The stunning Norweb specimen of an 1873-CC With Arrows dime is back in Nevada after more than 130 years.

Finest Known 1873-CC With Arrows Dime Returns to Home State

March 26, 2003

Coins from the Carson City Mint are more popular in 2003 than at anytime in the 110-year history since coinage operations ceased at the Nevada facility. One of the former branch mint's most zealous enthusiasts is Rusty Goe, owner of Southgate Coins in Reno, Nevada. Goe is so obsessed with the subject of "CC" mintmarked coinage that he has written a book entitled; An Enthusiast's Guide To A Complete Set of Carson City Coins. The manuscript is in its final stages of completion and is scheduled to be released in the fall. While doing research for the book, Goe has become more convinced than ever that the "CC" series is the most popular category of coins in all of American Numismatics. A dealer for more than 21 years, Goe has handled a wide diversity of U.S. coins. He has held the 1804 silver dollars, the Gold Stellas, the High Reliefs, and rare coins from every U. S. series, and gains pleasure from them all. But in Goe's opinion, none can hold a candle to Carson City coins when viewed in their entirety.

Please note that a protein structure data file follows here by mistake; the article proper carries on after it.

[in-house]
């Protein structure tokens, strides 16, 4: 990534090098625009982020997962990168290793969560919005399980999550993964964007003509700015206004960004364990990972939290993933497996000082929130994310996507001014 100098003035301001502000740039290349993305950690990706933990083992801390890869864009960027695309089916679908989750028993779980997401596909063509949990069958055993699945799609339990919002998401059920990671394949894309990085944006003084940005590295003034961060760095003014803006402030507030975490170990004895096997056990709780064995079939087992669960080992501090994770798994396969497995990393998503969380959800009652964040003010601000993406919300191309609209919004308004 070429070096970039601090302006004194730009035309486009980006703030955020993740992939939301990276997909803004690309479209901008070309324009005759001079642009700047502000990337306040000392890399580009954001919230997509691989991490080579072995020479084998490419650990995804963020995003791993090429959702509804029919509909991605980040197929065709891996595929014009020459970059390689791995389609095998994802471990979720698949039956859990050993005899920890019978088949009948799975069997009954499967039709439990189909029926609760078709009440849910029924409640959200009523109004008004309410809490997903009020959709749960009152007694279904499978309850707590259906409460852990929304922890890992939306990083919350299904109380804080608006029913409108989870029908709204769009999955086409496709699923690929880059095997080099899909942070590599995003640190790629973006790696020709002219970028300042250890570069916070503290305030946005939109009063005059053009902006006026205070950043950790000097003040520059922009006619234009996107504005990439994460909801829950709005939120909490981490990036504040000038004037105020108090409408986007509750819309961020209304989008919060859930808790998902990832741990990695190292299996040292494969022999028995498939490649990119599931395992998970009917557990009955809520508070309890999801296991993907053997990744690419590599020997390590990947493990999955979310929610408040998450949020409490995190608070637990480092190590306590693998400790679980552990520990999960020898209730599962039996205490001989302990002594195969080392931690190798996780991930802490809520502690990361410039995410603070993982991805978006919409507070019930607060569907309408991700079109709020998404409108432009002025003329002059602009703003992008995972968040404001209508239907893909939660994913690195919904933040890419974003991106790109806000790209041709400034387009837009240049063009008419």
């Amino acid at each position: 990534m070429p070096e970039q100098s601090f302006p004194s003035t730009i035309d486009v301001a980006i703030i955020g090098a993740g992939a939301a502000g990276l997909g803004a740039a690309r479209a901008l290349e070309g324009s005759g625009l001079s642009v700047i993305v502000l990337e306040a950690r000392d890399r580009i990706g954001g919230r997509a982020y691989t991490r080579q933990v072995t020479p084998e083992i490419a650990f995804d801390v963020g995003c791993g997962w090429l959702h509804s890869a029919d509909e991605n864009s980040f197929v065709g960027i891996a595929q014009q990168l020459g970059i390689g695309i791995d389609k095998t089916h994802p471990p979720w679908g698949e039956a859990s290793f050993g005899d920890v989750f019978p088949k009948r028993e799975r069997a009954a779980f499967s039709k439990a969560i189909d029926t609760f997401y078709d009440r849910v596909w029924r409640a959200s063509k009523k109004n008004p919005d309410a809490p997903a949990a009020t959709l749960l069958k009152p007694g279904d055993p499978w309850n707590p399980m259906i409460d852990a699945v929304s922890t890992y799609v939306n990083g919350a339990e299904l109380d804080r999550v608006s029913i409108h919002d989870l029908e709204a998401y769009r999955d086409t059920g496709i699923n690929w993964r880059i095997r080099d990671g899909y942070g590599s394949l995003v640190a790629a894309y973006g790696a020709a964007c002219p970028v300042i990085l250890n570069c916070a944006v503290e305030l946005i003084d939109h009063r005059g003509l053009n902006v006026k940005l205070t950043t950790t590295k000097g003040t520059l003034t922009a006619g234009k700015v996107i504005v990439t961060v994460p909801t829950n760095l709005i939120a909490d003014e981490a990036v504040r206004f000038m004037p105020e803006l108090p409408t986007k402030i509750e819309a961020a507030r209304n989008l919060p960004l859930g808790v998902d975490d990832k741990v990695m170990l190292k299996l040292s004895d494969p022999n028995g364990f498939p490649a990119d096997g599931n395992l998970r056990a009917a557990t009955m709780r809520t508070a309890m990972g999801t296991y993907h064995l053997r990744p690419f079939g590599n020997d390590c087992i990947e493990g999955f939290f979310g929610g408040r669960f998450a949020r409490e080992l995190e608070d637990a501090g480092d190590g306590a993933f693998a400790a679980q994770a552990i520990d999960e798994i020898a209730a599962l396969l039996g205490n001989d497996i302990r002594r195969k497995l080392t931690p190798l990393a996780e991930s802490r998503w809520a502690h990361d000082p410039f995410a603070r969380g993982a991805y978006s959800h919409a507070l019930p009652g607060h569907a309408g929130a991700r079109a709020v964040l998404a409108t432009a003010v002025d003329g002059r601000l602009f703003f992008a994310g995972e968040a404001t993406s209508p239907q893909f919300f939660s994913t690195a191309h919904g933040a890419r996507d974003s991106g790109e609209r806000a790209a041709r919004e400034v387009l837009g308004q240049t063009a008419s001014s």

In March 2003, Goe purchased the Norweb/Bolen specimen 1873-CC With Arrows Seated Liberty dime. He was thrilled to welcome the celebrated piece back to its home state. The seller wishes to remain anonymous, but Southgate Coins acknowledged that the purchase price was in the six figures. The last time this piece sold publicly was in 1999 at Heritage's CSNS sale. At that time it was part of the Waldo Bolen Collection of Carson City coins from the year 1873. The price realized was $71,875. Prior to this, it had sold in 1995 at Numisma '95 where it realized $68,200. (It was part of the Bolen Dime Collection at that time.)

The following is an (unedited) excerpt from the upcoming book,




Dimes were first struck at the Carson City Mint in 1871. This denomination continued through 1878 at Carson City. There are nine dates in the set. The year 1873 features two well-known varieties, and the 1875 offers two more minor variants, thus bringing the total of coins in the Carson City dime set to eleven pieces. The first five dimes in the set are extremely rare. Since there is only one known specimen of the 1873-CC Without Arrows dime, the completion of an eleven piece set is limited to one collector at any given time. The bulk of the "CC" dime population was minted in the three years starting in 1875, and continuing through 1877. The combined total for those three years was 20,615,000, which represents 99% of all "CC" dimes produced. The 1878-CC dime is much scarcer than the mid-1870s dates. The "CC" Type Coin collector generally settles for one of the three high mintage dates.